COVER STORY: Store of the Month: New frontier

Press enter to search
Close search
Open Menu

COVER STORY: Store of the Month: New frontier

By Jenny McTaggart - 10/01/2007
The turnout at the grand opening of Ukrop's Super Market in Roanoke, Va. was so impressive that it inspired a cartoon in the local newspaper. In the comic, as a long line of people wait for Ukrop's to open its doors, a bystander asks, "Is this the line for the iPhone?" Indeed, just as the iPhone was received with enthusiasm bordering on hysteria by throngs of eager techies in June, Richmond, Va.-based Ukrop's is a dream come true for foodies in Roanoke, a city of 95,000 that's considered a commercial hub of western Virginia and southern West Virginia.

Retailers including Kroger, Food Lion, and Wal-Mart have already penetrated the market, but the management at Ukrop's -- the family-owned independent with 28 stores in Richmond, Williamsburg, and Fredericksburg, Va. -- feels that it offers something quite different -- always has, in fact.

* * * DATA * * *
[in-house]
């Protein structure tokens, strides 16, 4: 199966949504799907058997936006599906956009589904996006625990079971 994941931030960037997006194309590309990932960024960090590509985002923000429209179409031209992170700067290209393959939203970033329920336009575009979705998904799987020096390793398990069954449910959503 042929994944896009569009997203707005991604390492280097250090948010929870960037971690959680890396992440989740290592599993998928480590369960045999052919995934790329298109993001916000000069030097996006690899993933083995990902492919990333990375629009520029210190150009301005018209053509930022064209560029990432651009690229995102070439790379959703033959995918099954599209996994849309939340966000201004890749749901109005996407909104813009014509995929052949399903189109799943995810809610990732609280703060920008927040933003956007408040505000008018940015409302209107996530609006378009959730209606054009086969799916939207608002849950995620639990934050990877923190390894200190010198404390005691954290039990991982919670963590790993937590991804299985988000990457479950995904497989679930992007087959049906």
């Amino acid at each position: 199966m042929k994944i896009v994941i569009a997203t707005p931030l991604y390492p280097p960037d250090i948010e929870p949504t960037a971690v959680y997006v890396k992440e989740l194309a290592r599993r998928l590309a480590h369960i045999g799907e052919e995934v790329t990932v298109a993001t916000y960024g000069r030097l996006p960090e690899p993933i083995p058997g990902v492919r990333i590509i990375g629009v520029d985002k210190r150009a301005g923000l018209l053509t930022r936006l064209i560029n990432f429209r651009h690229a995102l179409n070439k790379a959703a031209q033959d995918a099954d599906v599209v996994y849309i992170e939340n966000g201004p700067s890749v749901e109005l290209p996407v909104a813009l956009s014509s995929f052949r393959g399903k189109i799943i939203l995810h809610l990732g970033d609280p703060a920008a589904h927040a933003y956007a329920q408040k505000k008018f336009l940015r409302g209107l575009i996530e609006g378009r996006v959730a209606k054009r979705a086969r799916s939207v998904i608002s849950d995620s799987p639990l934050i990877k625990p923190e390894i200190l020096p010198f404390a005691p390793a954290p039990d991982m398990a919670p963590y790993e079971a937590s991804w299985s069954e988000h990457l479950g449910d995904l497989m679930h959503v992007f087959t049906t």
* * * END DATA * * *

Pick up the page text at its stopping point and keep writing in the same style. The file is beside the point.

For one thing, the industry's current obsession with prepared foods and other convenience-driven concepts just makes Ukrop's president and c.e.o. Bobby Ukrop scratch his head.

"We've been making food in a central kitchen for 18 years," explains Ukrop. "We're already 'fresh and easy,'" he adds, making obvious reference to Tesco's much anticipated built-for-America format set to debut within months on the West Coast.

Of course, if you're an independently owned regional retailer, it's often easier to fly under the radar than if you're a multinational retail powerhouse. But it's also easier to stay closer to your customer base, a tactic at which Ukrop's excels.

The primary characteristics that set this independent apart from its larger counterparts are an obsession with food (anyone who's been around Bobby Ukrop will quickly pick up that he's a full-fledged foodie) and service. In pursuit of those obsessions, Ukrop's is constantly experimenting with trademark recipes and merchandising techniques on the one hand, and investing in technology to improve associate relations and customer service on the other.